I’m looking out at Exeter Cathedral Green on a fine autumn day.
From here, you can’t see the sad wreckage of the Royal Clarence hotel, just the majestic horse chestnut tree that stands to one side of the cathedral itself, slowly shedding its leaves and conkers on the grass.
It’s an interesting herb, horse chestnut.
Nowadays we use it for just one thing, and always in conjunction with other herbs. The conkers contain tannins, which help to tonify the walls of blood vessels, and this is particularly useful in treating varicose veins. It works well when combined with herbs like hawthorn, limeflowers or yarrow to improve the circulation, and some digestive herbs like chamomile or lemon balm.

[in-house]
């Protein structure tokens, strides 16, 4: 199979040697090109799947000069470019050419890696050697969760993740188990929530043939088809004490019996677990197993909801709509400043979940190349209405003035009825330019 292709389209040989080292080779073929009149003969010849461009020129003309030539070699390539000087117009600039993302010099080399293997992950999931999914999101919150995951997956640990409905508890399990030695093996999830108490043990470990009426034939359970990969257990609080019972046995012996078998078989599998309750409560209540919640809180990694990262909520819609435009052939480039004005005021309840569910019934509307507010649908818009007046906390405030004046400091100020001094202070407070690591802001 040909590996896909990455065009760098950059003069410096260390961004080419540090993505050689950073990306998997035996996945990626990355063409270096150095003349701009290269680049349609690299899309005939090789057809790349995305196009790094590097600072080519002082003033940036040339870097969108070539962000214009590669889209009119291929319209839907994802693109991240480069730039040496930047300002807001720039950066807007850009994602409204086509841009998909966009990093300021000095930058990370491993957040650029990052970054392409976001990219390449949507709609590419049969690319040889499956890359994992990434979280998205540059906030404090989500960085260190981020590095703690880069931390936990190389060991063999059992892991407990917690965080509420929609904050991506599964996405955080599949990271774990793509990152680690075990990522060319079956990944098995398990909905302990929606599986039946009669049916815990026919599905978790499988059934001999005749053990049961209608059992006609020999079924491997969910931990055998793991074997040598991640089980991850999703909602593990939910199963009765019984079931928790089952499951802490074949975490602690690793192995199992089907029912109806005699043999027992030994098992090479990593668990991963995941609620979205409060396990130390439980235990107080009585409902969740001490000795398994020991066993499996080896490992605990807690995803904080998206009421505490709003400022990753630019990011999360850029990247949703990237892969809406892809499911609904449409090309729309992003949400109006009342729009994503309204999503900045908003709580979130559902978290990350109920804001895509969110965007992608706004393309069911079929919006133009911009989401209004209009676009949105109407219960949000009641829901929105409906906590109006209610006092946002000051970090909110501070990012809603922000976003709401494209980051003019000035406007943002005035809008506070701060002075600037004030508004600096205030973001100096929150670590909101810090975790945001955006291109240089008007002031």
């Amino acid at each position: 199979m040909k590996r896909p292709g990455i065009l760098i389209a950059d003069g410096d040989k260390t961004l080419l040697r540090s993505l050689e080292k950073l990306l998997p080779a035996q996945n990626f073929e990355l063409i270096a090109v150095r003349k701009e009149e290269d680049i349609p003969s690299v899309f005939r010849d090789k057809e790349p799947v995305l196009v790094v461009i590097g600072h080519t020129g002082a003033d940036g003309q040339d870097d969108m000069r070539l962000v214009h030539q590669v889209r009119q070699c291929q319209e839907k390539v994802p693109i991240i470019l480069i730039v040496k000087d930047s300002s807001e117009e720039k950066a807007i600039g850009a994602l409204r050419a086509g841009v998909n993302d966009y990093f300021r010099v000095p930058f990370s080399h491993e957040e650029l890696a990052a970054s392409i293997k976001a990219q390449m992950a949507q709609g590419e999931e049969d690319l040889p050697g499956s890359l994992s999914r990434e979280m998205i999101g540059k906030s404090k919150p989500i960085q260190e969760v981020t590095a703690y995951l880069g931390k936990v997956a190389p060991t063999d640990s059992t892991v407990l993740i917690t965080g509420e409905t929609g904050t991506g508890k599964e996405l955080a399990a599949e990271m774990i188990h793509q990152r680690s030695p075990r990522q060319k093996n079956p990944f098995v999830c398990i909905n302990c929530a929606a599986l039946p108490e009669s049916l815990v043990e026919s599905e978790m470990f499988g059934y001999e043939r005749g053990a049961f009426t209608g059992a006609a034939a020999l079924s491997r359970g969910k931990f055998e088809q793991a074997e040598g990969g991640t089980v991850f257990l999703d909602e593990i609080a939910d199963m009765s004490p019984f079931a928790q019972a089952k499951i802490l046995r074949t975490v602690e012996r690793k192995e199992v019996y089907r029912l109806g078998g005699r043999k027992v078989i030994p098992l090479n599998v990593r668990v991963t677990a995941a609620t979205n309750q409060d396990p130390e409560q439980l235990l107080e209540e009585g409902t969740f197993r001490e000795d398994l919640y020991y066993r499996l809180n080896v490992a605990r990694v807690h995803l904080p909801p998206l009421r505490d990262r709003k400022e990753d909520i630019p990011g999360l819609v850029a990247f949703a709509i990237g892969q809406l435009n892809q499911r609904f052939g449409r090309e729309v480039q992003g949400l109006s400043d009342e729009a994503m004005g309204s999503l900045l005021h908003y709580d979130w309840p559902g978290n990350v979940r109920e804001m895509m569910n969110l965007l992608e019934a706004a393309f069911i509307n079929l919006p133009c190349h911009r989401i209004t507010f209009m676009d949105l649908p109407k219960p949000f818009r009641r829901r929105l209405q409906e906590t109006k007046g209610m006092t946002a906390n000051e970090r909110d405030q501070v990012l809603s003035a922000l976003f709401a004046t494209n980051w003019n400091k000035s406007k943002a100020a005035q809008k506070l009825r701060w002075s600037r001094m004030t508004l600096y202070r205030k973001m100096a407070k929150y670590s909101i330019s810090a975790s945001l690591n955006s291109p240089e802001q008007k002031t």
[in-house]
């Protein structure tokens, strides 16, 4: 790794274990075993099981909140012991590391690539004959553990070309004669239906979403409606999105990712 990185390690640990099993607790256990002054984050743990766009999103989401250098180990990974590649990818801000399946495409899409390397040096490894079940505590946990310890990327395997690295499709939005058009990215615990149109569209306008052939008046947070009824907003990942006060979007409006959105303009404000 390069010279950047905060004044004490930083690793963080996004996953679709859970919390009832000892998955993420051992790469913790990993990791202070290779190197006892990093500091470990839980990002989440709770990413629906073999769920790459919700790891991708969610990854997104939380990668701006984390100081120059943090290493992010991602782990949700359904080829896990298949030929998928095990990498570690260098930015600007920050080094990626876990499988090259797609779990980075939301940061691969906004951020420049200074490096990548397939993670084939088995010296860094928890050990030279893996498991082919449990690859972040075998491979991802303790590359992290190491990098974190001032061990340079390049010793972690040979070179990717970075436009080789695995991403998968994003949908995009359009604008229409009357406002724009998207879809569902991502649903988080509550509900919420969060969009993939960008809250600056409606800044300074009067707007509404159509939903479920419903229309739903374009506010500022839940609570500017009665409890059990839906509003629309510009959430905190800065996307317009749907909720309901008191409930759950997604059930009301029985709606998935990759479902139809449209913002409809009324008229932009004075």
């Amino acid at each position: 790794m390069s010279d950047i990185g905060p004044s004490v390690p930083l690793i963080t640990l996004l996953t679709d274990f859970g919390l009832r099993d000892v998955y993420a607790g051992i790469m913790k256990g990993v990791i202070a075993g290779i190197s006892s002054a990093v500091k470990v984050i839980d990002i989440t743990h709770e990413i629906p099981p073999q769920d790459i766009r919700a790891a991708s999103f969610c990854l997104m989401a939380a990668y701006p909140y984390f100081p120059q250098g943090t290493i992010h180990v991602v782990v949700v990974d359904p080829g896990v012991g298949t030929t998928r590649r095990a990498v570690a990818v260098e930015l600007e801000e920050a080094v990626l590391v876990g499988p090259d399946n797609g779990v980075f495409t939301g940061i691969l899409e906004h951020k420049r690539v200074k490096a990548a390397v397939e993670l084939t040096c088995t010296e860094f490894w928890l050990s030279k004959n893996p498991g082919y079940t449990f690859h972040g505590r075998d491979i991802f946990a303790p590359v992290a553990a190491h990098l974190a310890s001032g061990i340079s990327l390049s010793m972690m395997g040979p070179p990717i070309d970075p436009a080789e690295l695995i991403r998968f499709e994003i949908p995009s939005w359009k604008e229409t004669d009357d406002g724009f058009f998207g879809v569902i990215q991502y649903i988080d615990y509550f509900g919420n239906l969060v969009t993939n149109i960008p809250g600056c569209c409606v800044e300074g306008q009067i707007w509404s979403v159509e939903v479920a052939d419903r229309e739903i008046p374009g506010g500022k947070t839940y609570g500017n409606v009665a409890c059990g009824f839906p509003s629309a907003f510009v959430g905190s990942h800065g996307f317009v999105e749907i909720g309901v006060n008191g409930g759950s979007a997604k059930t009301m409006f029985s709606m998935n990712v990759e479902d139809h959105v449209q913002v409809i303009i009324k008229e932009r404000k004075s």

Taken in short bursts of no more than six weeks or so, horse chestnut will help to prevent varicose veins from getting worse, and improve the state of your circulation generally. Putting your feet up regularly will help, too, and treating your legs to a cold splash after a hot shower or bath will make a huge difference.